This kind of request is common in IT projects. Because there is considerable overlap in business functionality and operational responsibilities, it is sometimes hard to draw a precise line that limits a system. Yet the line must be drawn or the system will never be finished. One of the most powerful approaches for evaluating requests to expand the scope is to appeal to the original project justification.
The project manager consulted the Project Charter, in which the justification was clearly stated. The principal benefit from this project was to be an increase in sales to new customers. With some questioning, the project manager determined that the inside sales force did not develop new customers. On the rare occasions that one of them received a call from a potential customer, the call was referred to an outside sales rep. It was clear that expanding the project to include the inside sales force would not contribute in any way to the stated benefits of the project. The project manager therefore recommended against the scope change. If the customer service manager could prepare a cost/benefit analysis showing that modifying the system for the inside sales force was justified, the ABC Company would consider starting a new project, but the existing project would not be modified.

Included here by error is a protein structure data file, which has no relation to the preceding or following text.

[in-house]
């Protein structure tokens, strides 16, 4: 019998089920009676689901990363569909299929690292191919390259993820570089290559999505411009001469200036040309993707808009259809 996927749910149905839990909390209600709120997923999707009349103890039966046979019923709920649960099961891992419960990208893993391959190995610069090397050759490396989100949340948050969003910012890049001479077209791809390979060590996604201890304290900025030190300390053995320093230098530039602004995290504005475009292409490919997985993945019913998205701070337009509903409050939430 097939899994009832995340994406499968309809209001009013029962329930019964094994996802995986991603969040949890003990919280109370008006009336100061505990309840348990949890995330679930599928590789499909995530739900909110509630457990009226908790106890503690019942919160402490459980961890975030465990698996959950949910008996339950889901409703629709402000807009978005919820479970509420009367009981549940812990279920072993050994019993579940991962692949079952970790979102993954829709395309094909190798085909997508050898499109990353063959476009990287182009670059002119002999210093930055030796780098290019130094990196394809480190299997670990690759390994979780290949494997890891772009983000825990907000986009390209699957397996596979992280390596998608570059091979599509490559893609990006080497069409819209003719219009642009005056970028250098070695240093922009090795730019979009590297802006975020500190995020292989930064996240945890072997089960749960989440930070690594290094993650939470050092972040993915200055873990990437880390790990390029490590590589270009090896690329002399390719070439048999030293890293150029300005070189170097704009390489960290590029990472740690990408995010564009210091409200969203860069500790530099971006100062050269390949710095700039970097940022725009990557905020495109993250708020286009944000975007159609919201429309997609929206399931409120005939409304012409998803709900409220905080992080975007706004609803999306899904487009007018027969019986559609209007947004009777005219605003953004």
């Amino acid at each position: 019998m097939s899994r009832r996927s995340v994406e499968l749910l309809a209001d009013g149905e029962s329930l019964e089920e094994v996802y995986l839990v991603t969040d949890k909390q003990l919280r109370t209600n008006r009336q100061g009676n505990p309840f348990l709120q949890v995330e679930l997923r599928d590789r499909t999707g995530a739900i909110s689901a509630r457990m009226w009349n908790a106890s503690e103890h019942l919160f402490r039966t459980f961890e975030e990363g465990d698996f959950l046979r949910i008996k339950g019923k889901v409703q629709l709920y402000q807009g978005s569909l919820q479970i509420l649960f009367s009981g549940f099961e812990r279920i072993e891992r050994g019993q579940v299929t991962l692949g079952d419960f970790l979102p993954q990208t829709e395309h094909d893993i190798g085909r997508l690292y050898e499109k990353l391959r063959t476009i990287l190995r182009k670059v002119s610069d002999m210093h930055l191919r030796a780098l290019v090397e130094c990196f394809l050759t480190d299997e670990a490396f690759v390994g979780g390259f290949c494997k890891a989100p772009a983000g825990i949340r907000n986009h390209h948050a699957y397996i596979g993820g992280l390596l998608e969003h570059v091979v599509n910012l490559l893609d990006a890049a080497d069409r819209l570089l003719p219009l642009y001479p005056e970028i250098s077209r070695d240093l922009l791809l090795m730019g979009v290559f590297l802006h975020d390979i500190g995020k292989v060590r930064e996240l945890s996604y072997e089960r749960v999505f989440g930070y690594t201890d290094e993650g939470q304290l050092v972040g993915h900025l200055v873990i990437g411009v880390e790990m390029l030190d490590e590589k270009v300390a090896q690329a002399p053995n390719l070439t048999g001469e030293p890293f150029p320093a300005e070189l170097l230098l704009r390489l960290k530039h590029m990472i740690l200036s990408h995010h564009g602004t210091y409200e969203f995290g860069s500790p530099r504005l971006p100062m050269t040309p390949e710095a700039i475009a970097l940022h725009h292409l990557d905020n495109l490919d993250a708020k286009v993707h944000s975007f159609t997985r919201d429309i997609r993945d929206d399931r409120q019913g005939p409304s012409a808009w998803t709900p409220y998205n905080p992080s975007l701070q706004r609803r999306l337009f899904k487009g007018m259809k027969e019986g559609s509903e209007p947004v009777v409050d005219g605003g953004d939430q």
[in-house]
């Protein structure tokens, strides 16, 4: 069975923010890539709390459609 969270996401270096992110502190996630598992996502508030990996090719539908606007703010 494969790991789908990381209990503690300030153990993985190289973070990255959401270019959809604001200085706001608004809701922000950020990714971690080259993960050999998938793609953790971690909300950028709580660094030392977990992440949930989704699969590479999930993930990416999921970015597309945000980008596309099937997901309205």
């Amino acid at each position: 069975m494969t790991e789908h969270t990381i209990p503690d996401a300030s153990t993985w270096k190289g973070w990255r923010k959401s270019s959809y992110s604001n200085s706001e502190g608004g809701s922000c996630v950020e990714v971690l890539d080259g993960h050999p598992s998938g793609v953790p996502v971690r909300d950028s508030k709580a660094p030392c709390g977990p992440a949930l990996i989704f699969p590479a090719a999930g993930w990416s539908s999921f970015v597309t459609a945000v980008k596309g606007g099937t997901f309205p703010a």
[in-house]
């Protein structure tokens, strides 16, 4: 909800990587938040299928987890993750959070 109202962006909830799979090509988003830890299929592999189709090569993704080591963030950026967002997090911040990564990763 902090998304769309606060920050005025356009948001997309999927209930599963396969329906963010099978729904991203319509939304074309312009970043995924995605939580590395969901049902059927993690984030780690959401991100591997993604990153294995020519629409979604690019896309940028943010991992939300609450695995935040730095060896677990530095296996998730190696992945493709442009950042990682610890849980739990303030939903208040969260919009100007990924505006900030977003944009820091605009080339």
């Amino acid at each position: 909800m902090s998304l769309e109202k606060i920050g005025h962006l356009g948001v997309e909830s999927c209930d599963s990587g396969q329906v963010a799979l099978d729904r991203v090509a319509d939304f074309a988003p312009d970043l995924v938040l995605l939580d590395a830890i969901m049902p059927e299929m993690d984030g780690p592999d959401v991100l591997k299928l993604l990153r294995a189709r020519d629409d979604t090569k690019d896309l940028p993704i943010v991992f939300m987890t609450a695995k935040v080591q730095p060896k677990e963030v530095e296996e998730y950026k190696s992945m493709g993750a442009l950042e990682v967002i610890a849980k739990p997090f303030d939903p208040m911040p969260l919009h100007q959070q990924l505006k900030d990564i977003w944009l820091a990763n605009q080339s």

This example illustrates a common misconception about scope changes. Some people feel that if a scope change is justified, it can be accepted. However, almost all scope changes are justified; very few project managers or steering committees will accept scope changes that have no benefits. Hence, justification is not an adequate reason to accept a scope change. The real evaluation of a scope change request is whether or not it contributes to the original benefits of the project. That is, does it increase those benefits or increase the probability that they will be realized. If not, it must be rejected, no matter how beneficial it may be. If it has its own valid benefits, it can become a separate project, but it cannot serve as a scope change.